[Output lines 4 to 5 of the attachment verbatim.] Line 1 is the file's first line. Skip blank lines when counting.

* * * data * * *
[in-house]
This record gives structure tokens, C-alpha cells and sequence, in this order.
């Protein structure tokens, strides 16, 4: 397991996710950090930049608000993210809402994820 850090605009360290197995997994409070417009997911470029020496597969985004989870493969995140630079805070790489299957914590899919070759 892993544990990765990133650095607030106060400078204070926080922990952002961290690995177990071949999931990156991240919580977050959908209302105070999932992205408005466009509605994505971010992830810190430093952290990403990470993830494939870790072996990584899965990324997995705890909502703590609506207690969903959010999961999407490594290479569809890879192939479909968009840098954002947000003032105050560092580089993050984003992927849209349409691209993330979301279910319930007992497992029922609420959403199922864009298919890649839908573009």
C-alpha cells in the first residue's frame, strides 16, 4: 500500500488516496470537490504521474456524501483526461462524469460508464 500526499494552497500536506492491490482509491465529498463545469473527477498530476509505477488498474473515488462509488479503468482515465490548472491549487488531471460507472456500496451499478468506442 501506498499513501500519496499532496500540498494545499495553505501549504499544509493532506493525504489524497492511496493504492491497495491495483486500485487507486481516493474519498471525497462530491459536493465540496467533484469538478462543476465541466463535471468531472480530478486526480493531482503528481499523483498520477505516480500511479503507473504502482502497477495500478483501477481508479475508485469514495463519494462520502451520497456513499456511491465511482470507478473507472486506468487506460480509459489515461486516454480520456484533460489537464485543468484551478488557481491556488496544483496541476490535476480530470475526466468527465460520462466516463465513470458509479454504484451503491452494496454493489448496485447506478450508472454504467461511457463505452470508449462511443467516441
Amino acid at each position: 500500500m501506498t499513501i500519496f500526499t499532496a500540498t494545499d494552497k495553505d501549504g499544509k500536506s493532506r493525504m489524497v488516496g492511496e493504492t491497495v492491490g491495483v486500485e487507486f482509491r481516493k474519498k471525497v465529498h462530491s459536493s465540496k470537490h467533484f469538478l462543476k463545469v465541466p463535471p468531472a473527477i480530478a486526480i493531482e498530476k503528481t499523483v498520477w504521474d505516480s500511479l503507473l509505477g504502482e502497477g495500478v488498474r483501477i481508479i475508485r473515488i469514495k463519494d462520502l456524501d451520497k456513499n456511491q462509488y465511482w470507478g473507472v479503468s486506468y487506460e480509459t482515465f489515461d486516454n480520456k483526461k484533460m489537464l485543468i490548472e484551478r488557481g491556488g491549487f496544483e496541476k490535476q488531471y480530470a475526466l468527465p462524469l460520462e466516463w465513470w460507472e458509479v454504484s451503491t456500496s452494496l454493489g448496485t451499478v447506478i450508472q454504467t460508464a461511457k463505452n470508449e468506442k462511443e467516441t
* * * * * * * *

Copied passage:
C-alpha cells in the first residue's frame, strides 16, 4: 500500500488516496470537490504521474456524501483526461462524469460508464 500526499494552497500536506492491490482509491465529498463545469473527477498530476509505477488498474473515488462509488479503468482515465490548472491549487488531471460507472456500496451499478468506442 501506498499513501500519496499532496500540498494545499495553505501549504499544509493532506493525504489524497492511496493504492491497495491495483486500485487507486481516493474519498471525497462530491459536493465540496467533484469538478462543476465541466463535471468531472480530478486526480493531482503528481499523483498520477505516480500511479503507473504502482502497477495500478483501477481508479475508485469514495463519494462520502451520497456513499456511491465511482470507478473507472486506468487506460480509459489515461486516454480520456484533460489537464485543468484551478488557481491556488496544483496541476490535476480530470475526466468527465460520462466516463465513470458509479454504484451503491452494496454493489448496485447506478450508472454504467461511457463505452470508449462511443467516441
Amino acid at each position: 500500500m501506498t499513501i500519496f500526499t499532496a500540498t494545499d494552497k495553505d501549504g499544509k500536506s493532506r493525504m489524497v488516496g492511496e493504492t491497495v492491490g491495483v486500485e487507486f482509491r481516493k474519498k471525497v465529498h462530491s459536493s465540496k470537490h467533484f469538478l462543476k463545469v465541466p463535471p468531472a473527477i480530478a486526480i493531482e498530476k503528481t499523483v498520477w504521474d505516480s500511479l503507473l509505477g504502482e502497477g495500478v488498474r483501477i481508479i475508485r473515488i469514495k463519494d462520502l456524501d451520497k456513499n456511491q462509488y465511482w470507478g473507472v479503468s486506468y487506460e480509459t482515465f489515461d486516454n480520456k483526461k484533460m489537464l485543468i490548472e484551478r488557481g491556488g491549487f496544483e496541476k490535476q488531471y480530470a475526466l468527465p462524469l460520462e466516463w465513470w460507472e458509479v454504484s451503491t456500496s452494496l454493489g448496485t451499478v447506478i450508472q454504467t460508464a461511457k463505452n470508449e468506442k462511443e467516441t